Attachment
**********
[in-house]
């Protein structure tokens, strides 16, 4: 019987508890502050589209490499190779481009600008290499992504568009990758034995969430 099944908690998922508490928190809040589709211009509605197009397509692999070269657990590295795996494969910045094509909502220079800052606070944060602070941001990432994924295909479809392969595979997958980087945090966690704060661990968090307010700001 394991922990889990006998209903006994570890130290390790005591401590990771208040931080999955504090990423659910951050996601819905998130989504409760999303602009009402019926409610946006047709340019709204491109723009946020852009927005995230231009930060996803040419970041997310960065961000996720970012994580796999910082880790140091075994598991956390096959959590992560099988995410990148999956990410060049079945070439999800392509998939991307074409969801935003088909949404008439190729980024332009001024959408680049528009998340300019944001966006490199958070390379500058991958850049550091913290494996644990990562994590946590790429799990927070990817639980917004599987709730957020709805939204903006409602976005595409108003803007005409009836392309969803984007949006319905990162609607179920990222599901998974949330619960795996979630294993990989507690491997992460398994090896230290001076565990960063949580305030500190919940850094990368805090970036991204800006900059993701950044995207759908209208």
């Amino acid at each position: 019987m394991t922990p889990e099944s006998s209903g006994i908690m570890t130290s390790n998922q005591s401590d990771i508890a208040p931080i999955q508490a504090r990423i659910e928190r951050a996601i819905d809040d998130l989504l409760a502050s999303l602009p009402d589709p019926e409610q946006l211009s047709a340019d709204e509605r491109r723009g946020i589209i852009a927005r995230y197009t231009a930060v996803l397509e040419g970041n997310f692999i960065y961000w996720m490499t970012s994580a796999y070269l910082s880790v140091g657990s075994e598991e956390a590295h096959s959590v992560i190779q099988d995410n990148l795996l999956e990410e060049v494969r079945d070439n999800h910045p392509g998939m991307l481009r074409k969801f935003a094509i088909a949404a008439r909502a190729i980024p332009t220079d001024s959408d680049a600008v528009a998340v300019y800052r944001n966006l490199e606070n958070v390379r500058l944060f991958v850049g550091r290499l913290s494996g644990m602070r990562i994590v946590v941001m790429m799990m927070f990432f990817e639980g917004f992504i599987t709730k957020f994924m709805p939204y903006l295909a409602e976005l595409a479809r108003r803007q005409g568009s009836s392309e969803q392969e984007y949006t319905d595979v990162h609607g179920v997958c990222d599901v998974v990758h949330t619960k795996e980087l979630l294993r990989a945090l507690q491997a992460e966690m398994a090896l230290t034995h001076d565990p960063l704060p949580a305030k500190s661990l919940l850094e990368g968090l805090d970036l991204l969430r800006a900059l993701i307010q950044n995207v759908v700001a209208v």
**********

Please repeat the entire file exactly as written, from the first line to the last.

[in-house]
């Protein structure tokens, strides 16, 4: 019987508890502050589209490499190779481009600008290499992504568009990758034995969430 099944908690998922508490928190809040589709211009509605197009397509692999070269657990590295795996494969910045094509909502220079800052606070944060602070941001990432994924295909479809392969595979997958980087945090966690704060661990968090307010700001 394991922990889990006998209903006994570890130290390790005591401590990771208040931080999955504090990423659910951050996601819905998130989504409760999303602009009402019926409610946006047709340019709204491109723009946020852009927005995230231009930060996803040419970041997310960065961000996720970012994580796999910082880790140091075994598991956390096959959590992560099988995410990148999956990410060049079945070439999800392509998939991307074409969801935003088909949404008439190729980024332009001024959408680049528009998340300019944001966006490199958070390379500058991958850049550091913290494996644990990562994590946590790429799990927070990817639980917004599987709730957020709805939204903006409602976005595409108003803007005409009836392309969803984007949006319905990162609607179920990222599901998974949330619960795996979630294993990989507690491997992460398994090896230290001076565990960063949580305030500190919940850094990368805090970036991204800006900059993701950044995207759908209208």
């Amino acid at each position: 019987m394991t922990p889990e099944s006998s209903g006994i908690m570890t130290s390790n998922q005591s401590d990771i508890a208040p931080i999955q508490a504090r990423i659910e928190r951050a996601i819905d809040d998130l989504l409760a502050s999303l602009p009402d589709p019926e409610q946006l211009s047709a340019d709204e509605r491109r723009g946020i589209i852009a927005r995230y197009t231009a930060v996803l397509e040419g970041n997310f692999i960065y961000w996720m490499t970012s994580a796999y070269l910082s880790v140091g657990s075994e598991e956390a590295h096959s959590v992560i190779q099988d995410n990148l795996l999956e990410e060049v494969r079945d070439n999800h910045p392509g998939m991307l481009r074409k969801f935003a094509i088909a949404a008439r909502a190729i980024p332009t220079d001024s959408d680049a600008v528009a998340v300019y800052r944001n966006l490199e606070n958070v390379r500058l944060f991958v850049g550091r290499l913290s494996g644990m602070r990562i994590v946590v941001m790429m799990m927070f990432f990817e639980g917004f992504i599987t709730k957020f994924m709805p939204y903006l295909a409602e976005l595409a479809r108003r803007q005409g568009s009836s392309e969803q392969e984007y949006t319905d595979v990162h609607g179920v997958c990222d599901v998974v990758h949330t619960k795996e980087l979630l294993r990989a945090l507690q491997a992460e966690m398994a090896l230290t034995h001076d565990p960063l704060p949580a305030k500190s661990l919940l850094e990368g968090l805090d970036l991204l969430r800006a900059l993701i307010q950044n995207v759908v700001a209208v």